Same-store sales rose 10.1 percent in Q2 year-over-year, a significant step down from previous guidance of low-to-mid teens. Sales trajectory remained within projections through April and May, but similar to the rest of the industry, numbers softened in June. And in July, comps rose just 4.8 percent. Shake Shack attributed the slowdown to less traffic from the lower-end consumer, a sluggish comeback to urban-based offices, and a return to traditional seasonality.
Urban comps rose 19 percent year-over-year, and would’ve been stronger if not for a lack of consumer mobility (tourism, office work, transit, etc.). Manhattan same-store sales lifted 37 percent year-over-year, however, weekday, lunch, and dinner traffic is still down more than 40 percent on average versus 2019. Suburban same-store sales increased 3 percent, lapping 52 percent growth in the year-ago period.
Because of increased challenges with equipment and permitting delays, Shake Shack lowered its corporate unit development guidance to 35–40 restaurants in 2022, down from its initial 45-50 expectation. But, the chain now believes it will open 25-30 licensed locations this year, an increase from its 20–25 prediction. Next year, a majority of openings will be drive-thru and drive-up models, but Garutti said that doesn’t mean Shake Shack will abandon its legacy urban model.
“We're believers in the urban ecosystem,” he said. “We're believers in those high-volume shacks, that have led the company for so long, that continue to be deeply impacted. We think they're going to continue to get back over time.”
“ … We are going to build a lot of urban shacks next year,” Garutti added. “And otherwise, we're also going to go to some new markets next year. So as we target a really robust pipeline, it's going to be diverse, it's going to have a lot of formats. And it's going to take on lots of trends that will help balance that portfolio over time. The imbalance of our portfolio towards heavy urban centers, traditionally, has been the challenge for us.”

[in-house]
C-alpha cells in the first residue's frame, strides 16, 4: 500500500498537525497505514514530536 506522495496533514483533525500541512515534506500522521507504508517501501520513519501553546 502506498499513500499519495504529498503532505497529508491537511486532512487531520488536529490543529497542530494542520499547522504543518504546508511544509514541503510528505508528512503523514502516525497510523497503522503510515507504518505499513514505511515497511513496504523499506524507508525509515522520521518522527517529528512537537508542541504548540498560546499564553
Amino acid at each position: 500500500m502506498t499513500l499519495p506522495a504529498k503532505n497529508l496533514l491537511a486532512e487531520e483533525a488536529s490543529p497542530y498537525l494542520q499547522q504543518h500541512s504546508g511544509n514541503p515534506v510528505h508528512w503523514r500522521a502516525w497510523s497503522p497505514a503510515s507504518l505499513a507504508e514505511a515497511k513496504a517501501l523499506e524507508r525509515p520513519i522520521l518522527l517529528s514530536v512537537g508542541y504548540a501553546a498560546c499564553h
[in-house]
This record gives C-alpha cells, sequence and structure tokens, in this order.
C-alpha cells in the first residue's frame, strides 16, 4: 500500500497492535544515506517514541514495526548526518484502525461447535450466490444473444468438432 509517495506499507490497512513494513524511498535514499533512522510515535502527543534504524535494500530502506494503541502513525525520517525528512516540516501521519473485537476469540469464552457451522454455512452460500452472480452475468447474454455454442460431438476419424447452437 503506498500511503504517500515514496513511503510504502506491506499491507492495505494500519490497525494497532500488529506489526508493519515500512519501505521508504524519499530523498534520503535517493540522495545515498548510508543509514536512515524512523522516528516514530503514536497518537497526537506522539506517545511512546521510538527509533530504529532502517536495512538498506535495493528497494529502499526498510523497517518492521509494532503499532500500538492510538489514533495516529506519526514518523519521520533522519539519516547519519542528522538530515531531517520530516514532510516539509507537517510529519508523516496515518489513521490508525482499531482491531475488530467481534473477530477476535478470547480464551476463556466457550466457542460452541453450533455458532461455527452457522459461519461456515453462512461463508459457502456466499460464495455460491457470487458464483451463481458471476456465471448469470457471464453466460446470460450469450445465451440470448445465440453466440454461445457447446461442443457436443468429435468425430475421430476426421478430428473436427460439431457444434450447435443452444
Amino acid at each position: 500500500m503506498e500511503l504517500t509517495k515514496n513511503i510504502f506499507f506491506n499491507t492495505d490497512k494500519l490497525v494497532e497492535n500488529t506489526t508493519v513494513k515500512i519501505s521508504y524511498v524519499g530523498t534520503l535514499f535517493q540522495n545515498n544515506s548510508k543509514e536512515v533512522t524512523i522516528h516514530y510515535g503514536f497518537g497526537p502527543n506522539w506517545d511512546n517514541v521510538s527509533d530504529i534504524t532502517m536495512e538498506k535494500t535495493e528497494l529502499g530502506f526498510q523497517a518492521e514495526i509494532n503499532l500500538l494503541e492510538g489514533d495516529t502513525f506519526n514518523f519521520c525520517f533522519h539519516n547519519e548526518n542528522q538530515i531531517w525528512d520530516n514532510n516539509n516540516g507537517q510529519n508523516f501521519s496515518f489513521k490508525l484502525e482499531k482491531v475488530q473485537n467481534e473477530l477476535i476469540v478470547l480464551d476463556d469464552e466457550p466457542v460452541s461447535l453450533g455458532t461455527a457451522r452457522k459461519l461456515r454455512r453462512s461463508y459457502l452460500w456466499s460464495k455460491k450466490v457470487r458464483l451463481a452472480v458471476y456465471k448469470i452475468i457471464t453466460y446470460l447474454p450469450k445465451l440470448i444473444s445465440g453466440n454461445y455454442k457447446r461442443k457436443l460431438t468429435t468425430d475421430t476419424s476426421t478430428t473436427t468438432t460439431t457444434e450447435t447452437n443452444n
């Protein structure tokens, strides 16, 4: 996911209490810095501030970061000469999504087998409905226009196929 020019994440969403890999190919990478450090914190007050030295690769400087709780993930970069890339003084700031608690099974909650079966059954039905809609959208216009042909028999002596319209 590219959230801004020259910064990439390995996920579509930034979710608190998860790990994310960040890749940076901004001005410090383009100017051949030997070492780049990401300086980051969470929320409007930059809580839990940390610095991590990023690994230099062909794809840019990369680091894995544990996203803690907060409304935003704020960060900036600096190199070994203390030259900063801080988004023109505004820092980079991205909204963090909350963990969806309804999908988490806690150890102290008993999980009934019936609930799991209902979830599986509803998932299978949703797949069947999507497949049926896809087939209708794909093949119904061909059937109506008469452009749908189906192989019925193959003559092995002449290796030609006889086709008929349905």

Shake Shack ended June with 395 units systemwide, including 257 in the U.S. On Wednesday, the brand opened its 400th restaurant worldwide. The fast casual’s long-term goal is to have 450 locations in the U.S. alone.
Although the brand saw weakened sales, operating profit margin came in at 18.8 percent—one of the best-performing quarters since the onset of COVID. Total operating profit dollars was $42 million, a company record. The profit margin was aided by sales leverage, lower-than-anticipated beef costs, and pricing. Food and paper costs were 29.6 percent, an improvement from 30.3 percent last year. The chain is expecting low-double-digit inflation through 2022 from chicken, dairy, paper and packaging, and potatoes. Labor expense was 29.5 percent, up 50 basis points from 2021. Starting wages have risen high-single digits year-over-year as Shake Shack looks to fill out staff rosters.
Shake Shack earned $352 million in systemwide sales in the second quarter, with 38 percent coming from digital channels; that's a decrease from 43 percent in the first quarter with more guests returning to the dining room.
The brand will implement 5–7 percent pricing in Q4. Same-store sales are expected to be in the mid-single digits for the third quarter, well below BTIG’s initial estimate of 12.5 percent. Operating profit margin is projected to be 16–18 percent, but BTIG believes this could be a conservative estimate.
“We view Shake Shack as a compelling fast-casual concept with ample development opportunity both domestically and overseas,” BTIG analyst Peter Saleh said in a note. “Shake Shack is the preeminent concept within the better burger category and the rare restaurant chain whose awareness and brand recognition exceed its actual size and sales base. While the brands' development outside of New York City and major urban areas has brought lower new unit returns, greater sales volatility and a weakening margin profile, we believe margins have bottomed and are set to inflect higher over the next 12-18 months.”